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Endogenous choice of bank liquidity: the role of fire sales

Author

Listed:
  • Acharya, Viral

    () (London Business School)

  • Song Shin, Hyun

    () (Princeton University Bendheim Center for Finance)

  • Yorulmazer, Tanju

    () (Federal Reserve Bank of New York)

Abstract

Banks’ liquidity is a crucial determinant of the adversity of banking crises. In this paper, we consider the effect of fire sales and entry during crises on banks’ ex-ante choice of liquid asset holdings. We consider a setting with limited pledgeability of risky cash flows relative to safe ones and a differential expertise between banks and outsiders in employing banking assets. When a large number of banks fail, market for assets clears only at fire-sale prices and outsiders enter the market if prices fall sufficiently low. In such states, there is a private benefit of liquid holdings to banks from purchasing assets. There is also a social benefit since greater banking system liquidity reduces inefficiency from liquidation of assets to outsiders. When pledgeability of risky cash flows is high, for instance, in countries with well-developed capital markets, banks hold less liquidity than is socially optimal due to risk-shifting incentives; otherwise, banks may hold even more liquidity than is socially optimal to capitalise on fire sales. However, if there is a systemic cost associated with crises, for example, in the form of fiscal costs associated with provision of deposit insurance, then socially optimal liquidity may always be higher than the privately optimal one, and, in turn, regulation in the form of prudent liquidity requirements may be desirable. We provide some international evidence on banks’ liquid holdings that is consistent with model’s predictions.

Suggested Citation

  • Acharya, Viral & Song Shin, Hyun & Yorulmazer, Tanju, 2009. "Endogenous choice of bank liquidity: the role of fire sales," Bank of England working papers 376, Bank of England.
  • Handle: RePEc:boe:boeewp:0376
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    References listed on IDEAS

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    Cited by:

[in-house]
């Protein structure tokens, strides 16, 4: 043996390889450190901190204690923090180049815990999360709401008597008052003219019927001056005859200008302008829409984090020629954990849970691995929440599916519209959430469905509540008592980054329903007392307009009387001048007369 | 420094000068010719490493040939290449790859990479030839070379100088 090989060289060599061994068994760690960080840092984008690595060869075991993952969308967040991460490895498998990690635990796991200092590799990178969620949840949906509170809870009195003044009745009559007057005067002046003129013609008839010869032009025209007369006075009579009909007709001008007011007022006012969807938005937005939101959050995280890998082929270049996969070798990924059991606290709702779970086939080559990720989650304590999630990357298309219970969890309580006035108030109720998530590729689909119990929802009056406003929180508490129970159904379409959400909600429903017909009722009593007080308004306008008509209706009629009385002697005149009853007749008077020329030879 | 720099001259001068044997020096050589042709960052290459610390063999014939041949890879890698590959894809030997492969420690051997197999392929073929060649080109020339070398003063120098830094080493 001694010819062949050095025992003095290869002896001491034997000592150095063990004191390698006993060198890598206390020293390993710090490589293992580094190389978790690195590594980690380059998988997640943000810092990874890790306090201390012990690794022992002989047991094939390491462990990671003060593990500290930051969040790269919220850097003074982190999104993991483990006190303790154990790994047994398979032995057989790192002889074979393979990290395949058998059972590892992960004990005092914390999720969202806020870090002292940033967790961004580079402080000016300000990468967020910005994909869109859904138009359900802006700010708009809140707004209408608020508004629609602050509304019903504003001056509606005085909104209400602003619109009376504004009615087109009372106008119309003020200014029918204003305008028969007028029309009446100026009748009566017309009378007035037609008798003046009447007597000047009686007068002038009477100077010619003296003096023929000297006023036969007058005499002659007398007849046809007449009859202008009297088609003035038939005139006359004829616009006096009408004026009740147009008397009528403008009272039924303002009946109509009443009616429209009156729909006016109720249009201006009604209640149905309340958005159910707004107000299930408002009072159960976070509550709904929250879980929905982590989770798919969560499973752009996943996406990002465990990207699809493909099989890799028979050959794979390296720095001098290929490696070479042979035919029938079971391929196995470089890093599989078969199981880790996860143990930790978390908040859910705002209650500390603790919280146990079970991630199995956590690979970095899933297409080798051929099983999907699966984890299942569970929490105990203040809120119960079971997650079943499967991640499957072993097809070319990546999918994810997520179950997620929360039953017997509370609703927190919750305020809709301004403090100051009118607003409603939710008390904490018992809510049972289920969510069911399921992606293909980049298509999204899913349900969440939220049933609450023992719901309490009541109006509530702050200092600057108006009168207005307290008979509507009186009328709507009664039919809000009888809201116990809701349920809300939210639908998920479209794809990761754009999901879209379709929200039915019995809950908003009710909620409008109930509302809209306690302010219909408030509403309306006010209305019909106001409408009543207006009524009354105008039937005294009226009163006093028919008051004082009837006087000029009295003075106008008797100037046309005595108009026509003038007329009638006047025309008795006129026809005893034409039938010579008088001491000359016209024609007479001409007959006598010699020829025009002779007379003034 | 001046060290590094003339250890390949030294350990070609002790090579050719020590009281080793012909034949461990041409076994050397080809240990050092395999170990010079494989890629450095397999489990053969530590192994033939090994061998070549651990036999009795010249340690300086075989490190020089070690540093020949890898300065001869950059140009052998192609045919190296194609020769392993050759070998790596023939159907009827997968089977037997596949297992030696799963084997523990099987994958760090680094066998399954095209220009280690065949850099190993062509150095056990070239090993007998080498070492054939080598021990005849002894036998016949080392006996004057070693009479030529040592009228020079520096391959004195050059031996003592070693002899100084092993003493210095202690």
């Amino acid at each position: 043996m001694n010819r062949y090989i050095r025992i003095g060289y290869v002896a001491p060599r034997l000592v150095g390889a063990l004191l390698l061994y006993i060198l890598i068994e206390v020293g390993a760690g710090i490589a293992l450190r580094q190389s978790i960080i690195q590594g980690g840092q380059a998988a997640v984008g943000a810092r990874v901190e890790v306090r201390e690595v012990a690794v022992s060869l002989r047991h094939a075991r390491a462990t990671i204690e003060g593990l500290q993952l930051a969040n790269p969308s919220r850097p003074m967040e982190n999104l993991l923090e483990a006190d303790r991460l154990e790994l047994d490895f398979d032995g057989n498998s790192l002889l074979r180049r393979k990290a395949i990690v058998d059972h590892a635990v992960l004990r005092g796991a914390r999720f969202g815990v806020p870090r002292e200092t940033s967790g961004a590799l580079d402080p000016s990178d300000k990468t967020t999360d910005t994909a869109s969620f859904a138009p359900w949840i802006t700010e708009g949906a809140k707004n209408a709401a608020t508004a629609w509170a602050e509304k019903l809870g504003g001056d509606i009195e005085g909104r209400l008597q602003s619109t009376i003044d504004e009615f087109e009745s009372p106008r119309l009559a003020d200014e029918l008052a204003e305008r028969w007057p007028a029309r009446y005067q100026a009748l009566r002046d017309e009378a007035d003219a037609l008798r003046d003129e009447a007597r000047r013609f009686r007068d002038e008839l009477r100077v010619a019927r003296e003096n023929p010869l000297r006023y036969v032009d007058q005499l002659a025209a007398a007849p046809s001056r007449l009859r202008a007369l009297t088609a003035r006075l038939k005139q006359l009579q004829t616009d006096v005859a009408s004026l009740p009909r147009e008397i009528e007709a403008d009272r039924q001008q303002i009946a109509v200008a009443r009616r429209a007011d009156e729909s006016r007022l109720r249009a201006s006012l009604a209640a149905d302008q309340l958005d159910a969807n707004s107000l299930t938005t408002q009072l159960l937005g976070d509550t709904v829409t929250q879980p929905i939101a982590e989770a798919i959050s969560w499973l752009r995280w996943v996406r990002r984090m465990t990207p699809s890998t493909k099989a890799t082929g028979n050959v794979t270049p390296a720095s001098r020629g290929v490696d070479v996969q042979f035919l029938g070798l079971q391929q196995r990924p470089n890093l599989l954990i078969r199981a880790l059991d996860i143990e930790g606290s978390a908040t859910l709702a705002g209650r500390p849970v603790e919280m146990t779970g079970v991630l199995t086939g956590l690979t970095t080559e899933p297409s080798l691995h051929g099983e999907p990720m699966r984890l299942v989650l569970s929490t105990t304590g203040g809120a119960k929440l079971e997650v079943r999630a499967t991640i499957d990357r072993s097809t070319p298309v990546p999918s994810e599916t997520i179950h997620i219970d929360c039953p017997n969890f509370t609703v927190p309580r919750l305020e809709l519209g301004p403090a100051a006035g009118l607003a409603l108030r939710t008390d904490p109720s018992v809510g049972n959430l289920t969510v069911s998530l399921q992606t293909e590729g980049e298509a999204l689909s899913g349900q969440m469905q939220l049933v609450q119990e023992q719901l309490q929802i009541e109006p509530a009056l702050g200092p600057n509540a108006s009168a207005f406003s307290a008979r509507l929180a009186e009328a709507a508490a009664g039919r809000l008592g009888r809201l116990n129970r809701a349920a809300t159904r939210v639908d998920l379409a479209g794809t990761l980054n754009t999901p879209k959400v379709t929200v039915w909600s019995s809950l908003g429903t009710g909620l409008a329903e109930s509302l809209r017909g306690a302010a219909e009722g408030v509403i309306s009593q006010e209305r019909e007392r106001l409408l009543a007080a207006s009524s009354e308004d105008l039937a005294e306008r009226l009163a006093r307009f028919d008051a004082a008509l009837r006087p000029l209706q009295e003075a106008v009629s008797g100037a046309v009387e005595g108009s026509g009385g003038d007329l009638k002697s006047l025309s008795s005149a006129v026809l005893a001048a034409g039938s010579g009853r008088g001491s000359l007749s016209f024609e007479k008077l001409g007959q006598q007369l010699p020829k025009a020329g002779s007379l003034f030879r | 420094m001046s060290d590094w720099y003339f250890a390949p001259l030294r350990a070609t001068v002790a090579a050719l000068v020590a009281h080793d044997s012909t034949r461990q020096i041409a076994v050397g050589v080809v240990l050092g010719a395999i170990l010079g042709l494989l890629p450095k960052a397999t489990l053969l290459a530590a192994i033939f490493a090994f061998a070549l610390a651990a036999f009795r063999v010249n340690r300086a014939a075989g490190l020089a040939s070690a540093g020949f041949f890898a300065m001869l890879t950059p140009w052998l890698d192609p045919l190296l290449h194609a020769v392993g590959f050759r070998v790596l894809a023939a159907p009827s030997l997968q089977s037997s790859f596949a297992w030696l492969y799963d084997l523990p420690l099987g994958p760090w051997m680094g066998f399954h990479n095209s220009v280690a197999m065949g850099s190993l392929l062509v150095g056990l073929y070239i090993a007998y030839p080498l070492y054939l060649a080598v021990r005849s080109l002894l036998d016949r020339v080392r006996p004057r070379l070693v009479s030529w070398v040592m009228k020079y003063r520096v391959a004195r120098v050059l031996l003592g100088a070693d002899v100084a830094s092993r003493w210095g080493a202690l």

1. repec:eee:reveco:v:55:y:2018:i:c:p:185-202 is not listed on IDEAS
    2. Diane Pierret, 2015. "Systemic Risk and the Solvency-Liquidity Nexus of Banks," International Journal of Central Banking, International Journal of Central Banking, vol. 11(3), pages 193-227, June.
    3. Upper, Christian, 2011. "Simulation methods to assess the danger of contagion in interbank markets," Journal of Financial Stability, Elsevier, vol. 7(3), pages 111-125, August.
    4. Sujit Kapadia & Matthias Drehmann & John Elliott & Gabriel Sterne, 2012. "Liquidity Risk, Cash Flow Constraints, and Systemic Feedbacks," NBER Chapters,in: Quantifying Systemic Risk, pages 29-61 National Bureau of Economic Research, Inc.
    5. Acharya, Viral V. & Imbierowicz, Björn & Steffen, Sascha & Teichmann, Daniel, 2015. "Does Lack of Financial Stability Impair the Transmission of Monetary Policy?," HIT-REFINED Working Paper Series 24, Institute of Economic Research, Hitotsubashi University.
    6. Jan Willem van den End & Mark Kruidhof, 2013. "Modelling the liquidity ratio as macroprudential instrument," Journal of Banking Regulation, Palgrave Macmillan, vol. 14(2), pages 91-106, April.
    7. de Haan, Leo & van den End, Jan Willem, 2013. "Bank liquidity, the maturity ladder, and regulation," Journal of Banking & Finance, Elsevier, vol. 37(10), pages 3930-3950.
    8. Bouwman, Christa H. S., 2013. "Liquidity: How Banks Create It and How It Should Be Regulated," Working Papers 13-32, University of Pennsylvania, Wharton School, Weiss Center.
    9. repec:taf:quantf:v:17:y:2017:i:9:p:1435-1445 is not listed on IDEAS
    10. Wolf Wagner, 2009. "Efficient Asset Allocations in the Banking Sector and Financial Regulation," International Journal of Central Banking, International Journal of Central Banking, vol. 5(1), pages 75-95, March.

    More about this item

    Keywords

    Crises; systemic risk; distress; limited pledgeability; lender of last resort;

    JEL classification:

    • D61 - Microeconomics - - Welfare Economics - - - Allocative Efficiency; Cost-Benefit Analysis
    • E58 - Macroeconomics and Monetary Economics - - Monetary Policy, Central Banking, and the Supply of Money and Credit - - - Central Banks and Their Policies
    • G21 - Financial Economics - - Financial Institutions and Services - - - Banks; Other Depository Institutions; Micro Finance Institutions; Mortgages
    • G28 - Financial Economics - - Financial Institutions and Services - - - Government Policy and Regulation
    • G32 - Financial Economics - - Corporate Finance and Governance - - - Financing Policy; Financial Risk and Risk Management; Capital and Ownership Structure; Value of Firms; Goodwill

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